Weekend Highlights: Snark Patrol

If this isn’t a warning to him, nothing will be. Photoshop: Kelly Welles.

Pleasant weekend, peeps?

If not, here are some things that amused/irritated or otherwise grabbed my attention while I was trying to do other things.

John Terry:  Karma Chameleon to the Snarks


I’m proud to be a football fan, even though members of my family, most of my friends and quite a few people I’ve never met feel the need to reiterate at every opportunity that it’s an appalling sport, that the players are overpaid idiots and how everyone who follows it is essentially a thug with shit for brains.

I can refute two of those allegations quite comfortably, given enough beer and a functioning etch-a-sketch, but even armed with these essential items I admit defeat when it comes to the matter of John George Terry. The former England captain suffered his second pre-match handshake rebuff in as many years on Saturday, when Anton Ferdinand left him hanging after Terry was found not guilty of racially abusing the QPR defender.

Prior to that, Wayne Bridge refused to shake Terry’s hand after news broke that Terry had had an affair with the mother of Bridge’s child.

John, I have to tell you. Your behaviour is habitually disgusting your peers now. Given what most people think of footballers in general, you are a misdemeanor away from the heights of popularity enjoyed by a goth in West Memphis. Or Boy George at a Klan rally, as Bill Hicks put it. Neither, for the record, is good. Although the latter is funny.

Julie Burchill: Goddess of Snark

Julie Burchill hurled a bucket of freshly squeezed snark over ‘shabby chic’ in her latest column for the Guardian. And not for the purposes of making a perfectly serviceable mirror frame look like you found it at the bottom of a skip. A few people got exorcised about her piece on Twitter, but if you were one of those who leapt to the defence of nostalgia geeks, fearful perhaps that their distressed tablecloths would be wholly ineffective to mop up the contents of said bucket, allow me to ask you a question. Do you genuinely believe that the world would be a more terrible place if  people spent less time jacking off over soft furnishings and more time contemplating poverty and oppression?

No. Well then.

Insidious: Too Much Snark For One Film Review

Yes, alright. The warning signs were there for everyone except the kid to see. Image via thedeadcentre.

That title is a ruddy in joke, y’know. Insidious? Like nerve gas.

There you are, scrolling your way through Netflix choices and bickering with your companion over their suggestions like you’re five in the video shop and suddenly, there it is! The agreeable alternative! “…an independent American psychological horror film” by the creative teams behind ‘Saw’ & ‘Paranormal Activity. What better to while away a sunny Sunday afternoon in September?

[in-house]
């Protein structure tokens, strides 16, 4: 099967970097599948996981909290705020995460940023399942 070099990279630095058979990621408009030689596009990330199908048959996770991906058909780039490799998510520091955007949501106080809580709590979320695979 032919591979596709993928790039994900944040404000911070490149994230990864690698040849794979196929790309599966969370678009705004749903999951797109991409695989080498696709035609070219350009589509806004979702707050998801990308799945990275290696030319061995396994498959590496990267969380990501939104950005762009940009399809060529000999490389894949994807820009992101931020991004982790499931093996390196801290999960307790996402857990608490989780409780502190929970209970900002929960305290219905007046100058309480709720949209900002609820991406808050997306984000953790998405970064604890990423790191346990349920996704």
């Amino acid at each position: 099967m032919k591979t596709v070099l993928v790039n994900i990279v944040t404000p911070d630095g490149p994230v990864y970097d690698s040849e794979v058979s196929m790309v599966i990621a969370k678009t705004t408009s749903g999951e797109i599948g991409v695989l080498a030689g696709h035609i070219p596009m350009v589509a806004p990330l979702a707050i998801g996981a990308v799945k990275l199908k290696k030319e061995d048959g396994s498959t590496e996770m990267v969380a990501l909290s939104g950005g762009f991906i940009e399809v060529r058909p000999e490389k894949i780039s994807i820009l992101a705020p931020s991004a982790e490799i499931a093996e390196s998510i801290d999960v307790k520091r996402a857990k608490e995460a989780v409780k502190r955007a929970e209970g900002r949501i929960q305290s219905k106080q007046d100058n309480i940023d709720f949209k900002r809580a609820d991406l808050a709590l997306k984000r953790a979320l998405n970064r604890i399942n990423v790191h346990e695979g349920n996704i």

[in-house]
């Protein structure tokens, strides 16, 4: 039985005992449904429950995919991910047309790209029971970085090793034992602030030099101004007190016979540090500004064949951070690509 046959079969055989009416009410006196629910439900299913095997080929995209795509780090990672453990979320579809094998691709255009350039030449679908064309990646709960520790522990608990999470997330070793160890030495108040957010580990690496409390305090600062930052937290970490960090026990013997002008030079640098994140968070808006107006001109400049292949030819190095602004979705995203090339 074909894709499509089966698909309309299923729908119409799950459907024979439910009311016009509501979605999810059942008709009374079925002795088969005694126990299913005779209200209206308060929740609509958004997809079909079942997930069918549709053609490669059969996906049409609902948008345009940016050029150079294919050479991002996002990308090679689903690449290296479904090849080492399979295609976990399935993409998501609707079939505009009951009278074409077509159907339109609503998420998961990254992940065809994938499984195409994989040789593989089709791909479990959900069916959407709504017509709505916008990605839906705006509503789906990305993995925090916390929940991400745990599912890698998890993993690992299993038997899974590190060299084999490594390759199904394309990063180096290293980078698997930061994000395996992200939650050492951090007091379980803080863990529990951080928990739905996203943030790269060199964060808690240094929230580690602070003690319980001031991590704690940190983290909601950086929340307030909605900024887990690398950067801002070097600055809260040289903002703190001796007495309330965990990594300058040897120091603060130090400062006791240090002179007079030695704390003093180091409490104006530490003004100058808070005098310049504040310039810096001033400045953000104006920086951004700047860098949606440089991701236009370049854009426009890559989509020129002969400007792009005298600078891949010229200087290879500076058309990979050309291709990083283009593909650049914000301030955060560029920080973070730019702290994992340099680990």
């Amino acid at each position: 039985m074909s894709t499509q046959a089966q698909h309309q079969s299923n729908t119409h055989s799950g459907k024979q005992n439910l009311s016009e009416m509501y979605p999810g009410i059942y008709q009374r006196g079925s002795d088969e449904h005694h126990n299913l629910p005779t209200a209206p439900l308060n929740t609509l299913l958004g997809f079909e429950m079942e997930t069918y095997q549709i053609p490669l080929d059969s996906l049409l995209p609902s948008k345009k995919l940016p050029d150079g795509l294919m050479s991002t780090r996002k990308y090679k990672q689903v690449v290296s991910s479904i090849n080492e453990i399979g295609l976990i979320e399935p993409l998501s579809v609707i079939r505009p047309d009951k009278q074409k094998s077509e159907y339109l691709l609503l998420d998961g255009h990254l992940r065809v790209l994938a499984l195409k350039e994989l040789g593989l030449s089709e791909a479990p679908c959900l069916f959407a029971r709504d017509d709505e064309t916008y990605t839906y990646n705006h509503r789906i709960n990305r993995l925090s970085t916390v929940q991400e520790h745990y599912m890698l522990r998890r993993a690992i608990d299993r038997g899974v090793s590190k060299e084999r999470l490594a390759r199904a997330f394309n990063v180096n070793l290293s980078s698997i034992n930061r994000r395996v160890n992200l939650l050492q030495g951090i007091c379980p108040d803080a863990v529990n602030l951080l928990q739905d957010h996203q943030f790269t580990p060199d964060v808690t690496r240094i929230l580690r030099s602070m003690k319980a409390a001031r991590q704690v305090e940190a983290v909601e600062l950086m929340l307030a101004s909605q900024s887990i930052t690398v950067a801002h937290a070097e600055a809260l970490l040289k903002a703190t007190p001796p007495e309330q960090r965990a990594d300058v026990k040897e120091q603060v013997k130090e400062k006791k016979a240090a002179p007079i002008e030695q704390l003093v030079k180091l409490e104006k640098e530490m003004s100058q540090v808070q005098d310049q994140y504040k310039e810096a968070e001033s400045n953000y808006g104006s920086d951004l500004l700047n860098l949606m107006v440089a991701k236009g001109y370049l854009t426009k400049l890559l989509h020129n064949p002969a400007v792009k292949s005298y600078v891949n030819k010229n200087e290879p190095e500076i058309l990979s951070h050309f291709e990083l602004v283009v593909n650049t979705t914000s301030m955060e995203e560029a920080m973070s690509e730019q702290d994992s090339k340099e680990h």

It all started promisingly enough, but as quality control goes I must advise you that I was post-prandial beverage and as sharp as Play-Doh. Therefore I may have allowed the Paranormal Activity-esque vibe to slide for the paltry compensation of a couple of cheap shocks.

But I wasn’t so comatose that the next vintage horror homage was going to drift across my glazed eyes without acknowledgement. The terrorised young family, having moved house to escape the presence of some vague but loud spectre, call in a random ghost botherer the husband’s mother just so happens to know, after figuring the spectre thing has bloody gone and followed them to their new home. Imagine the scenes!

Well, if only someone had imagined ‘dem scenes, instead of getting to that point in the script, scratching his head with his pencil (because all screenwriters write in pencil) and thinking, “I can’t figure out where those ghost hunter types fit into the Paranormal Activity template, so I better find a new story.” He lifts his tired, jaded eyes up to the DVD shelf and follows the spines along until the gap appears. “What was next to Paranormal Activity? Ah, Poltergeist. That’ll do.”

The supposedly gifted but probably a mad fraudster in real life woman. The blokes with the totally unconvincing tech equipment. The parent as the sacrifice. It’s bad enough knowing Poltergeist off by heart because my parents had it on video and I used to watch it when they went out. You’re going to make me watch someone with a noticeably lower budget try to recreate the ante-room to the afterlife using a smoke machine and some bloke in a leotard and a mask that’s been coloured in with a crayon?

I won’t have it. Not even if I’m drunk.

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